Are you afraid of your credit score? If so, we understand. Those three little numbers seem — more than ever — to be looked at as a measure of your adulthood and overall capability. However, you’re only hurting yourself by avoiding that three-digit number. The information on your credit report can affect much of your life — the home you live in, the job you get, how much money you can borrow, and how much interest you’ll pay. But even though you can review these reports for free every 12 months, nearly two in three adults said they haven’t, according to a 2015 National Foundation of Credit Counseling study For some, that could have big consequences.
Here are five reasons you should check your credit reports at least once every year.
1. It can help you detect and dispute errors.
About one in four people identified potential errors that might affect their credit on one of their credit reports, according to a study by the Federal Trade Commission. Credit scores — the three-digit numbers indicating borrowing risk — may tell your when your credit changes, but won’t tell you why, or whether the change is due to a reporting error. Checking your credit report makes it easier to uncover these mistakes.
If your report includes information from someone else’s report (known as a mixed file) or contains other inaccuracies, it may affect your credit and take weeks to correct. You don’t want to delay resolving these issues, especially if you’ll be applying for loans anytime soon. Here’s how you can file a written dispute to the credit reporting company and set the record straight.
2. Your credit may be affected by others’ mistakes.
You may be conscientious about paying bills on time, but others may still make errors that could hurt your credit, and you may not realize it. If you cosign for your child’s credit card and he or she is late on a payment, your credit may take a hit. Unless your child lets you know or gives you access to the account, you may not find out until you check your credit report. The FTC says that about 20 percent of all credit reports contain an error, yet another reason to make sure you’re on top of things. “A lot of times, people don’t even realize they’re hurting the people who helped them,” says Tracy Becker, a credit expert at North Shore Advisory, in Tarrytown, N.Y.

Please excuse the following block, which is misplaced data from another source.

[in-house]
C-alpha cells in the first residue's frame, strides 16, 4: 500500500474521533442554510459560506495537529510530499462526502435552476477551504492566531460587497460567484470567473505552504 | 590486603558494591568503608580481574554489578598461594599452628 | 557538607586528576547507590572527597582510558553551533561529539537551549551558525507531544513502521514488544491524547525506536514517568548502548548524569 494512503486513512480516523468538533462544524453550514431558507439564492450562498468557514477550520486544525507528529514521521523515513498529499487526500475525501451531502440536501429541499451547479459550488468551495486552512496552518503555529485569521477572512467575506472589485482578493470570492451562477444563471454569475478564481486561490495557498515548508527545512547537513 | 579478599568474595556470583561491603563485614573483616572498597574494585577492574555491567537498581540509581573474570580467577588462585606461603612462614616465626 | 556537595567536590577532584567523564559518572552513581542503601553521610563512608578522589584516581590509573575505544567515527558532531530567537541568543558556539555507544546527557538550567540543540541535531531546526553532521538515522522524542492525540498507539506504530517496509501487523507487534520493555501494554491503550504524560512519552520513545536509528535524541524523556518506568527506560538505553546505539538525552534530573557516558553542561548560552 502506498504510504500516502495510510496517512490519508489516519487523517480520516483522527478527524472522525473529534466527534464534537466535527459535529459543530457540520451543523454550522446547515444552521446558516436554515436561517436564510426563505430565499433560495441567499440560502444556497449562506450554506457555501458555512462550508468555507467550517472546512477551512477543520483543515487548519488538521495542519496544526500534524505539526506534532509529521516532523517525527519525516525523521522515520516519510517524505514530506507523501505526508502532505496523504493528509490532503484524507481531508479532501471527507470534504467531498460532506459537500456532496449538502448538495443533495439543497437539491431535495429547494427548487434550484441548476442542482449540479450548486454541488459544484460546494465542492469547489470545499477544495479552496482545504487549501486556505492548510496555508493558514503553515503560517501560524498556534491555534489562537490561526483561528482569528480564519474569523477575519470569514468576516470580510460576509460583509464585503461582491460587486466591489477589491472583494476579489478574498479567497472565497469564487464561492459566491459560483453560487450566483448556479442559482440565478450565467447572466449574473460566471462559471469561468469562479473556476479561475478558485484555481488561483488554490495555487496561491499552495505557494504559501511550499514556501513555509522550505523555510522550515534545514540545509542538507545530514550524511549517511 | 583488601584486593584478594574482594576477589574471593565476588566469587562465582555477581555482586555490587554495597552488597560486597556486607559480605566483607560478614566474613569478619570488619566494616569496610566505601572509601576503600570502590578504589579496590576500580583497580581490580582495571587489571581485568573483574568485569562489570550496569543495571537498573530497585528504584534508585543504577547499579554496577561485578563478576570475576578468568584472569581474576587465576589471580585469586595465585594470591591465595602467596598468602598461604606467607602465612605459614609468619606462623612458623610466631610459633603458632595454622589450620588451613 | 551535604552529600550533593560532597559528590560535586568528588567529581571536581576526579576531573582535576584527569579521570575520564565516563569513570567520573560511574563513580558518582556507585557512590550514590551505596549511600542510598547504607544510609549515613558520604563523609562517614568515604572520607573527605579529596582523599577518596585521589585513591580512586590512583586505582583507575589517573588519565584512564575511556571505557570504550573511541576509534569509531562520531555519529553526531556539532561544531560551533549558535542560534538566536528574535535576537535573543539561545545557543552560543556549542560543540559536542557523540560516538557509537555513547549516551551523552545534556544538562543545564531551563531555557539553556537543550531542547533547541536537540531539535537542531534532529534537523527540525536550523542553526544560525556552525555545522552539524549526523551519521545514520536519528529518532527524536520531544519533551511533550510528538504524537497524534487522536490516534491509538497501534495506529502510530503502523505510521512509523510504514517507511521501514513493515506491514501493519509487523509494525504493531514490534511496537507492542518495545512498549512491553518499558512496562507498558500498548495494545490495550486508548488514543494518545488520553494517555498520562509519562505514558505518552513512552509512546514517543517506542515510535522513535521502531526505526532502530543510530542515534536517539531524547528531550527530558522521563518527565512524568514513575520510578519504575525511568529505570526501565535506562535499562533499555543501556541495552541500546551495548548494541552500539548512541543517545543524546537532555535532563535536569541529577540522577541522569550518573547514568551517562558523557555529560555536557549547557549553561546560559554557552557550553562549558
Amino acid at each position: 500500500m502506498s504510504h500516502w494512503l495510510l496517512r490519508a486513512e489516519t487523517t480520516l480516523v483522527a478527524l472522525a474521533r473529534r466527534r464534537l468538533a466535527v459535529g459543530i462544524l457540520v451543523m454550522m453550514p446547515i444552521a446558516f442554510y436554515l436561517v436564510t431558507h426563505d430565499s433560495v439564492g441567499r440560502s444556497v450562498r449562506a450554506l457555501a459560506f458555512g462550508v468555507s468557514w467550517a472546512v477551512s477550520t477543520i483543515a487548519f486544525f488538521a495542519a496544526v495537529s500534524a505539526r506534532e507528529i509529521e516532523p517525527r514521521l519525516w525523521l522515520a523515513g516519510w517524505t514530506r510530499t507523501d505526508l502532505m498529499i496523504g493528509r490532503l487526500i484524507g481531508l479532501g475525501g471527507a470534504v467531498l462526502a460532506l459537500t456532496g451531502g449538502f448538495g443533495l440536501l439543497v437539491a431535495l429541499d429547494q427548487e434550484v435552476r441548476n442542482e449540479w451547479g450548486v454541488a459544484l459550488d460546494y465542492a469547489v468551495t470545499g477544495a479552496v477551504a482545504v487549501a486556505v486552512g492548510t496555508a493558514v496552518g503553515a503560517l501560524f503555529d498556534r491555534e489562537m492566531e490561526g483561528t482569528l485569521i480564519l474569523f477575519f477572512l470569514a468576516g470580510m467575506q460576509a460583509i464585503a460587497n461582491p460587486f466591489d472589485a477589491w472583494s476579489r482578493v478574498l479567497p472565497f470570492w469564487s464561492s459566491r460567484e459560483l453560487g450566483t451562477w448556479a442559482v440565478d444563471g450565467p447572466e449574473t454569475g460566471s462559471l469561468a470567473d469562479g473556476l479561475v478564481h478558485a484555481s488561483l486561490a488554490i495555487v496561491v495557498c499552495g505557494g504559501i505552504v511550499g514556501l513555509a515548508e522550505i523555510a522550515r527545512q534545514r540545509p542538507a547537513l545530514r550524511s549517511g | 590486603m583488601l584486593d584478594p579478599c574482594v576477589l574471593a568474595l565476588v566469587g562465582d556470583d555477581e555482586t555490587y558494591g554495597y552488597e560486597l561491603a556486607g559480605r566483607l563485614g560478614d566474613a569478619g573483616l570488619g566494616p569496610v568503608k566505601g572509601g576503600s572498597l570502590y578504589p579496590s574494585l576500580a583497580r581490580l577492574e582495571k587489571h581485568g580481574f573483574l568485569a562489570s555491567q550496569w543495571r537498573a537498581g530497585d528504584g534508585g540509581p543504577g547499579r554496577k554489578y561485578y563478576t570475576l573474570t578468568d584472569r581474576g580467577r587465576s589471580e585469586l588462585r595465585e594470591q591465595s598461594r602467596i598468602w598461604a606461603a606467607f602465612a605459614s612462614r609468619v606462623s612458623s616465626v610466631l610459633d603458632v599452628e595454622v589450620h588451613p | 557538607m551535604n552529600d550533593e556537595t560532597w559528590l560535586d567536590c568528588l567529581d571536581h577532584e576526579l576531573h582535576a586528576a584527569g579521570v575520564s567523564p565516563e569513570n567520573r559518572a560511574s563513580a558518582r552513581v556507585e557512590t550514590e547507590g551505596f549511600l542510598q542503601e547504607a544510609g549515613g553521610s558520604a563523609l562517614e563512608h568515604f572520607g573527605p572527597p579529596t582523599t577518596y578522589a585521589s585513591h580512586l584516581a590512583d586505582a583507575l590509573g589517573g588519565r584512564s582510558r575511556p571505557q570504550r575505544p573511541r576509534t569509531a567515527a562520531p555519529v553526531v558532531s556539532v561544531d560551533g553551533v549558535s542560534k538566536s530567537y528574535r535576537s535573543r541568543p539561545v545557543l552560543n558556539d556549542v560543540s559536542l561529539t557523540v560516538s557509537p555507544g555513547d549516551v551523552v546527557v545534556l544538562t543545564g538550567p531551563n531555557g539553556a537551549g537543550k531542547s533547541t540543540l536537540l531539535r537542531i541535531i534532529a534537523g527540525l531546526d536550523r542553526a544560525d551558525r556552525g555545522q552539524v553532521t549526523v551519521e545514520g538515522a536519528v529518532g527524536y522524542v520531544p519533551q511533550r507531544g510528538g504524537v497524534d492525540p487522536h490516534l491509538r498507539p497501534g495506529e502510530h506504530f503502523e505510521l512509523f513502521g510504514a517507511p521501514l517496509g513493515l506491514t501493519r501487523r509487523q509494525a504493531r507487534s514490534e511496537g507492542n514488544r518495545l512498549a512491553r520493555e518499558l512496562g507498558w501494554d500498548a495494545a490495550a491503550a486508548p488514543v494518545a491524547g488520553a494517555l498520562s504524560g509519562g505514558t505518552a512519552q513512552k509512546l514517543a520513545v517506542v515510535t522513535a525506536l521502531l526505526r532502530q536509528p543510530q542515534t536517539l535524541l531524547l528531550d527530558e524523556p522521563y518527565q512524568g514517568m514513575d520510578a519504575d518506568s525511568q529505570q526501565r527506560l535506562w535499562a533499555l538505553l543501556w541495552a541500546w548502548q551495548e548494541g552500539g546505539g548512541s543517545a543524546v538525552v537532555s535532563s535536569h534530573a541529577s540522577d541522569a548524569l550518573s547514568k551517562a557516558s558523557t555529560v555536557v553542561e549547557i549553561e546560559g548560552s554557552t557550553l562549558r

Checking your credit report can be a painful way to learn about miscommunications and failings. But it can also serve as a reminder to monitor things that might usually escape your notice, such as medical bills that were supposed to be covered by insurance companies, or payments that were supposed to be made by bookkeepers.
3. You might stop identity theft and credit card fraud early on.
If someone else has been using your Social Security number to apply for credit or making purchases with your payment information, you may not notice the signs unless you take a close look at your credit reports. “Some of these transactions are very small,” says Richard Rosso, a certified financial planner at Clarity Financial in Houston. “They fly under the radar. Then you get hit with a big one.”
If you notice an unfamiliar account or inquiry, call up the issuer and find out how it ended up on your report. If necessary, file an Identity Theft Report and freeze or place fraud alerts on your credit reports to prevent further damage. Free fraud alerts require issuers to contact you and confirm your identity before extending credit to you. After placing a fraud alert on your account, you can get additional free credit reports to make sure the fraudulent accounts were removed.
4. You’ll save money by being proactive about your credit.
Good credit could potentially save you thousands of dollars in interest payments throughout your life.
If you’re happy with your credit now, reviewing all your credit reports at least once a year and checking for any potential errors can ensure it stays protected year-round. This way, if you apply for a loan, you probably won’t have to scramble at the last minute to dispute errors, and you likely won’t have to shell out more in interest than you’d otherwise pay.
If you have poor credit, reviewing your credit reports can help you figure out how to rebuild it. Instead of guessing at the problem, you’ll be able to see which negatives are bringing it down. Our Credit Score feature will give you advice and tips on how to better your score.
5. IT’S FREE
Under the Fair and Accurate Credit Transactions Act of 2003, you have the right to view your credit reports from each of the three major credit bureaus for free once every 12 months. Schedule credit check-ins near other significant annual events, such as yearly physicals, Rosso says, and you’ll have an easier time remembering them. However, with our new credit score feature in Online Banking and Mobile Banking, you can check for free and as many times as you want! You can even see special offers made just for you based on your score.
In the end remember, no matter what the reason is that you’ve been avoiding your credit score, it’s time to make a change. That three-digit number is simply too important to ignore.
Checking your score with UKRFCU is easy!
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- Online Banking: Upon login, you will see the Credit Score tab at the top right corner of the screen. Click and follow the prompts!
- Mobile App: Upon login, go to the More Page to access the Credit Score icon at the top of the screen. Click and follow the prompts!
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